Data centers are major power-hogs in industry, so when companies look at how to reduce their carbon footprint, they become targets of scrutiny. The energy they use goes not only to powering the center, but also to cooling it. In fact, $18.5 billion was spent on running the data centers of 2005, and that cost is increasing exponentially as technology continues to go digital.
Using renewable energies such as solar to power data centers cranks up a big bill for installation and takes up a lot of space. Wind, geothermal cooling, and recycling wasted heat are options to consider. Meanwhile, others are turning to efficiency optimizations to reduce the amount of energy they use to begin with.
Emerson Network Power has chosen to use solar panels to offset some of their power intake, but it takes seven acres of the photovoltaic cells to generate a single megawatt of power. One of Emerson’s smaller sites now has 7,800 square feet of solar panels. That’s 550 panels and now the largest array in all of Missouri. Even so, at peak capacity, it only provides sixteen percent of the data center’s needs.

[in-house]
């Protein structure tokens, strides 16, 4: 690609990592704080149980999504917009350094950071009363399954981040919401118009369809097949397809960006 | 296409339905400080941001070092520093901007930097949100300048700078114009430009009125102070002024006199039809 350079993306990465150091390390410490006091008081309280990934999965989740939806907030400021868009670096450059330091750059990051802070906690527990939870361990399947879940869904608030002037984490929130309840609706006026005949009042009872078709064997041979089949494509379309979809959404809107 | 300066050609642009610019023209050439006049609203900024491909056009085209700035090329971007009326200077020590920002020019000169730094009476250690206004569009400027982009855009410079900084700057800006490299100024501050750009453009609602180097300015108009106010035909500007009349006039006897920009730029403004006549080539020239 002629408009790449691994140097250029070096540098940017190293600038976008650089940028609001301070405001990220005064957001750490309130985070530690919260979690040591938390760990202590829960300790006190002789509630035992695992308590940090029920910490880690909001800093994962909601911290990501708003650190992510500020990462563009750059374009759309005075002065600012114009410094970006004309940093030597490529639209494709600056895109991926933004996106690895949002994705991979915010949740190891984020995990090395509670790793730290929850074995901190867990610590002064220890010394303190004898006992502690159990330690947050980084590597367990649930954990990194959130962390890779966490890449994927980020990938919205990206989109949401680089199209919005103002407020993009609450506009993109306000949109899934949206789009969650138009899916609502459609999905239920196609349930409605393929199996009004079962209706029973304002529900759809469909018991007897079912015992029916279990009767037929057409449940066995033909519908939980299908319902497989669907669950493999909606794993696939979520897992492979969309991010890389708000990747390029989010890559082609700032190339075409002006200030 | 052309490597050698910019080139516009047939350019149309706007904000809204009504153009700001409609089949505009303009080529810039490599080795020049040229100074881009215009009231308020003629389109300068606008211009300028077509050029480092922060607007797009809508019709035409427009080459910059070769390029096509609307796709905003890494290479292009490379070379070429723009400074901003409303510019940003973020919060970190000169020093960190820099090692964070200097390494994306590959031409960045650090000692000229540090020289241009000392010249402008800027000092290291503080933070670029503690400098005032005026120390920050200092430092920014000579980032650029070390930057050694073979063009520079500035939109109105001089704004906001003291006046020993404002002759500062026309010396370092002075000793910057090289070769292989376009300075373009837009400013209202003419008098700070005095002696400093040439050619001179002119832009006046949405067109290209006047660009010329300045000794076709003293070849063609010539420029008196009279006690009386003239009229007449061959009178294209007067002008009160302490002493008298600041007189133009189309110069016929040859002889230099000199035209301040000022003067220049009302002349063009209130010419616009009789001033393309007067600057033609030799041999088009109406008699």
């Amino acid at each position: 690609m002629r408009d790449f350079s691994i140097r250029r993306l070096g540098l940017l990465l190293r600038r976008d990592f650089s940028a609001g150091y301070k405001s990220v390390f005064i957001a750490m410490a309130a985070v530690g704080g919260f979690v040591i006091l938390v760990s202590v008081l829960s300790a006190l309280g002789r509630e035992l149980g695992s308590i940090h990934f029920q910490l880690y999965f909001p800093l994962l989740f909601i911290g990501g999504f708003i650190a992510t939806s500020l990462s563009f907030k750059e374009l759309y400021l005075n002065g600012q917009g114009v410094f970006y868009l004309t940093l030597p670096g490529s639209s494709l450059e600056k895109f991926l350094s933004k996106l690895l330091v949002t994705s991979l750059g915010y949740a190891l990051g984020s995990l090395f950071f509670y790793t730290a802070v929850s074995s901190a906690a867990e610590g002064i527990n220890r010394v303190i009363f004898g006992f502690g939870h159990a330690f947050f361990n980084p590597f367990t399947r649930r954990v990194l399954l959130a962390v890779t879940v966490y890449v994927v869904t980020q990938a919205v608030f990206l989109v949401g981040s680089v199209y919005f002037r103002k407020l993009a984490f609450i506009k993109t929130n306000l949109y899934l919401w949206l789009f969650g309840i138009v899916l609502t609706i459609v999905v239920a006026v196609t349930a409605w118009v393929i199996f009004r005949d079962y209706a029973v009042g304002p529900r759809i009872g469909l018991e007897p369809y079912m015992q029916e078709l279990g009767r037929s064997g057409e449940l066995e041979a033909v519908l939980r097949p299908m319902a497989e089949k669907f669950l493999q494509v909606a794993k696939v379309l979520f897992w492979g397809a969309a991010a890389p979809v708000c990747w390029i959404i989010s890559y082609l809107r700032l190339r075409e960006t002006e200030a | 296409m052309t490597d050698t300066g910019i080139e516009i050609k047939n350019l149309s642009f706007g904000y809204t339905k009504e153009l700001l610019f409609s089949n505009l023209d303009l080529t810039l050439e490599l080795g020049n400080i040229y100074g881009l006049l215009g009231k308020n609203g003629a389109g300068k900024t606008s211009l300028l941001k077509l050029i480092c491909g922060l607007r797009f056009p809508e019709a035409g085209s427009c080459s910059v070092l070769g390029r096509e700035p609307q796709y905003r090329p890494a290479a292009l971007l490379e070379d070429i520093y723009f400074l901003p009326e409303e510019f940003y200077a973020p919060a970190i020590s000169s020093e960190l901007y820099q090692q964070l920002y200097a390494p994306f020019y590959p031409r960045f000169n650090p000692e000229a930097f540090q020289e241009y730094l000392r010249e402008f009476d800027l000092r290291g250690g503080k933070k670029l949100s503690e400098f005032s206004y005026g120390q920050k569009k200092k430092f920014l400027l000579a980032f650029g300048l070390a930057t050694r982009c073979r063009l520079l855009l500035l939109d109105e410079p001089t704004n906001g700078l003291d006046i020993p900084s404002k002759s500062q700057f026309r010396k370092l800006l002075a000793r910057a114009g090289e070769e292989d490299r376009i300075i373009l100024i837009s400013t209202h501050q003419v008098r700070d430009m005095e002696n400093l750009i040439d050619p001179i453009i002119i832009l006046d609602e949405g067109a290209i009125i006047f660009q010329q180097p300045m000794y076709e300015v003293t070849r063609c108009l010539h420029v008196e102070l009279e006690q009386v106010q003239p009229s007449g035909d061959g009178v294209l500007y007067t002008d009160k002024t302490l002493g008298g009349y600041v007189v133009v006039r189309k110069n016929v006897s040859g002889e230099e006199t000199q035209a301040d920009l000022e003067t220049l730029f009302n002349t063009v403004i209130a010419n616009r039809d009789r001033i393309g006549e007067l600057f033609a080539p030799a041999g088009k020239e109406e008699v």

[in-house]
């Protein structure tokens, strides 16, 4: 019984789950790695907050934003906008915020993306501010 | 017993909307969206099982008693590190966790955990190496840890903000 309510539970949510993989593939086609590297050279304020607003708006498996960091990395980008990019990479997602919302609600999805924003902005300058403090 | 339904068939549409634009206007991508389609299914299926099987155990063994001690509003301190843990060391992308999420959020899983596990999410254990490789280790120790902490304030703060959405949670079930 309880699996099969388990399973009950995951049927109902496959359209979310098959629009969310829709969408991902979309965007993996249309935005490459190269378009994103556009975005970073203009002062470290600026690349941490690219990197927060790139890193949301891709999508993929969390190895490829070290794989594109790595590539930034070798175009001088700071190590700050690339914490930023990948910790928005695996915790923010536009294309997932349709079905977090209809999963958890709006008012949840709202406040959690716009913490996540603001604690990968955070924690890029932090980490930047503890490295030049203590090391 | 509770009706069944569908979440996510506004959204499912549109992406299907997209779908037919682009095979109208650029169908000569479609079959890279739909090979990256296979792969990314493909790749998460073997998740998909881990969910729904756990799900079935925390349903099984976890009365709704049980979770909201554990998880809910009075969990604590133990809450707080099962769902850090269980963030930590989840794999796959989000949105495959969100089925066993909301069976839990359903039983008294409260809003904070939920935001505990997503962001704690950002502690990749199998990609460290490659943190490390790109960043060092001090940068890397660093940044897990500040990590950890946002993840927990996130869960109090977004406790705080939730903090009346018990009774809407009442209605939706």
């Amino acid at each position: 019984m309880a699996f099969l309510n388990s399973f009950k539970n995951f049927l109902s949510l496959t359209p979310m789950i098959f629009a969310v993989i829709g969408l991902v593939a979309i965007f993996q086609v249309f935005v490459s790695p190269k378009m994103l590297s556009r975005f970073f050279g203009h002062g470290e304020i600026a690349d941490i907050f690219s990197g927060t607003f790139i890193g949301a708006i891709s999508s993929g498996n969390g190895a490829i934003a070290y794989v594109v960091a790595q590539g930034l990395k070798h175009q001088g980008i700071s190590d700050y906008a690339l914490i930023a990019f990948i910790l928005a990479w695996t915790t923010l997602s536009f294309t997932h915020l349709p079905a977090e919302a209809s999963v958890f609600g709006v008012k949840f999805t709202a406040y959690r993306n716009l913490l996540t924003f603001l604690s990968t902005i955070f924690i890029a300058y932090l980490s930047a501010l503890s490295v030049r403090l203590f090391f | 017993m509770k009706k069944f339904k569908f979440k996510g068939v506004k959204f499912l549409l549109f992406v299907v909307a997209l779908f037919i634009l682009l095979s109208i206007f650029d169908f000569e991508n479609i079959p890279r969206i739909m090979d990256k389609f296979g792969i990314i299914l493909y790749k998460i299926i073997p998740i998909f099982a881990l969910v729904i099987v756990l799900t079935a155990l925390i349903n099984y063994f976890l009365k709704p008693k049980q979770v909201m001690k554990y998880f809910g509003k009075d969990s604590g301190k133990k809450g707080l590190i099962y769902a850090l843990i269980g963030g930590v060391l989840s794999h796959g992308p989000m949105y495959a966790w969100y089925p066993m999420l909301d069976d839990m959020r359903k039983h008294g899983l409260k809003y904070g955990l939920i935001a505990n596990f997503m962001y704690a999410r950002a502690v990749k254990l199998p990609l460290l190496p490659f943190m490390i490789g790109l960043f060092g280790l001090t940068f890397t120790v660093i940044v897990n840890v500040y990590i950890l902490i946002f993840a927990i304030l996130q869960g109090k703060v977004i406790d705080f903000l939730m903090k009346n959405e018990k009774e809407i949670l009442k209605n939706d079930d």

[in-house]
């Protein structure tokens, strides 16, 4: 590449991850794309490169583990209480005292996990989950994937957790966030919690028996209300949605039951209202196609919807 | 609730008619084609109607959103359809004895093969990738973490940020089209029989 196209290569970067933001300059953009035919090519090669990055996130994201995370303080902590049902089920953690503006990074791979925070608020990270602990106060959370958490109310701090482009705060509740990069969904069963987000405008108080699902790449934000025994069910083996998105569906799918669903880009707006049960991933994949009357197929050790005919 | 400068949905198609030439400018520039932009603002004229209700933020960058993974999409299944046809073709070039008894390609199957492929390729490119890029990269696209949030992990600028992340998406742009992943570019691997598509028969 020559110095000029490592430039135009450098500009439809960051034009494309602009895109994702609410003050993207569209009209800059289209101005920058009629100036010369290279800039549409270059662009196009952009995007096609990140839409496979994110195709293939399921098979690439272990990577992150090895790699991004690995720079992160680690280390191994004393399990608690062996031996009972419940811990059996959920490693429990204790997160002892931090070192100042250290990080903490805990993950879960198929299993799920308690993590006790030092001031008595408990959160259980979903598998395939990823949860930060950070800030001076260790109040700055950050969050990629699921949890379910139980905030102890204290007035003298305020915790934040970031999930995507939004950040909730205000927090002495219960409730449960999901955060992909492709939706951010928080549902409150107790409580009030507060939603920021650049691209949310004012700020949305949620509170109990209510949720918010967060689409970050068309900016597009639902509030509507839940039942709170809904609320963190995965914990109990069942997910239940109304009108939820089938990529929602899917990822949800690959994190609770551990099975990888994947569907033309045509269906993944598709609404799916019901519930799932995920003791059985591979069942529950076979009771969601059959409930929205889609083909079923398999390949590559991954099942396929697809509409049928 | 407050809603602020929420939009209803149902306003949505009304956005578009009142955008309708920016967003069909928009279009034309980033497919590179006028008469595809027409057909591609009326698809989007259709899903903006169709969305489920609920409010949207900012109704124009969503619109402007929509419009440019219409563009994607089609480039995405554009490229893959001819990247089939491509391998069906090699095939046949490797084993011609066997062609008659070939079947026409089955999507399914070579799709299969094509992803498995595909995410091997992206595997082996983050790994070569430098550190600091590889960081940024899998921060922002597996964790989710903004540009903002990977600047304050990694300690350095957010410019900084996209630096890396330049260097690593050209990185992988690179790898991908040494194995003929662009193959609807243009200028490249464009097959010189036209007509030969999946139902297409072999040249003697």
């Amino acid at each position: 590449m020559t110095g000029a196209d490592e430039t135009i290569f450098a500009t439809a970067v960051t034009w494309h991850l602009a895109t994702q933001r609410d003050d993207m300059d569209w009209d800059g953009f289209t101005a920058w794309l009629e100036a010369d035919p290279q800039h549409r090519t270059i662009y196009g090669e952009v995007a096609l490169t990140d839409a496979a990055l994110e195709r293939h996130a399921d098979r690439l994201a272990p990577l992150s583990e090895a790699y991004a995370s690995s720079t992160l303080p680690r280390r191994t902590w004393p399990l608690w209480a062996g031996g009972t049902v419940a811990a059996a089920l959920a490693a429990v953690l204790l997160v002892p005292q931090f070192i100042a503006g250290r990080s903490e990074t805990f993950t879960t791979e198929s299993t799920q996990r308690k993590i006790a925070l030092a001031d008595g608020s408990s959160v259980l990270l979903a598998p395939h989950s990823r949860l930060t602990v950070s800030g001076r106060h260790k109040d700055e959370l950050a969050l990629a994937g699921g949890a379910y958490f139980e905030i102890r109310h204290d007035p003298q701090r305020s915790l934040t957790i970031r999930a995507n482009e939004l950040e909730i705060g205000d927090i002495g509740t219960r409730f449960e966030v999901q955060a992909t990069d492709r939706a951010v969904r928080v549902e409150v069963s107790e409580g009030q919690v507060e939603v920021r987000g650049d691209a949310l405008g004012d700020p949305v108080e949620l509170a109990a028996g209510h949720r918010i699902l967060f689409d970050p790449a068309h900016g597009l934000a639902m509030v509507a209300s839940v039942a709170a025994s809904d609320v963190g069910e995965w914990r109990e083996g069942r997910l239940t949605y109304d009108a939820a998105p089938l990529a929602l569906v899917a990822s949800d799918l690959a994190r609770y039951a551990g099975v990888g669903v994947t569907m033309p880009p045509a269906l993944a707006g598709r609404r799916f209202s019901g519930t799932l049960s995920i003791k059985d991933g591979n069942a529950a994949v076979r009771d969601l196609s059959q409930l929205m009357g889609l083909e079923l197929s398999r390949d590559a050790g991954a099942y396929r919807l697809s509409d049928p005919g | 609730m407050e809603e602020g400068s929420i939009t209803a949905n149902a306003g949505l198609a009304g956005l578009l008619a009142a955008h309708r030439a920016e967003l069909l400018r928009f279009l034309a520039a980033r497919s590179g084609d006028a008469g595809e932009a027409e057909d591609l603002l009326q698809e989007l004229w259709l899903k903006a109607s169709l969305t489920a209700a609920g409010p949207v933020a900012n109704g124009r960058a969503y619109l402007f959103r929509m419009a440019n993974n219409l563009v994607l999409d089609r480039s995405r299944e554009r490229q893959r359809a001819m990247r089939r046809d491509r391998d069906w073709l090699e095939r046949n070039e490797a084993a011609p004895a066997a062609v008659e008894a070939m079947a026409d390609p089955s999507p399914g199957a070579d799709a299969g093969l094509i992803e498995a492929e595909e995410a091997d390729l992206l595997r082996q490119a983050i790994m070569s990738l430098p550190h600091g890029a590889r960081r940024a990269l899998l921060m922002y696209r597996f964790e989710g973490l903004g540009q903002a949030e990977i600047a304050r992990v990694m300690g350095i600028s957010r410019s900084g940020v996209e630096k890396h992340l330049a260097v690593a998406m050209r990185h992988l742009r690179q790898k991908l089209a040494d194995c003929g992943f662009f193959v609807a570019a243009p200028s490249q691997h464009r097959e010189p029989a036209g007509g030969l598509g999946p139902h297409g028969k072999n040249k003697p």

Some energy experts are saying that, rather than spending money on renewables to offset power needs, efficiency achieved through better design and operations practices is the way to go. Gregg Dixon of EnerNOC says “the greenest kilowatt hour is the one that’s never used,” and although i/o Data Centers is investing in solar and a new thermal storage system, they admit that energy efficiency is a compelling short-term option.
Efficiency isn’t something easily visible to the public, so in order for it to be taken as a serious effort in environmentalism, its benefits need to be better publicized. What most people don’t think about is that in digitizing a process, energy that was once used in many ways, all over the place, becomes centralized and minimized to just the data flowing through these centers.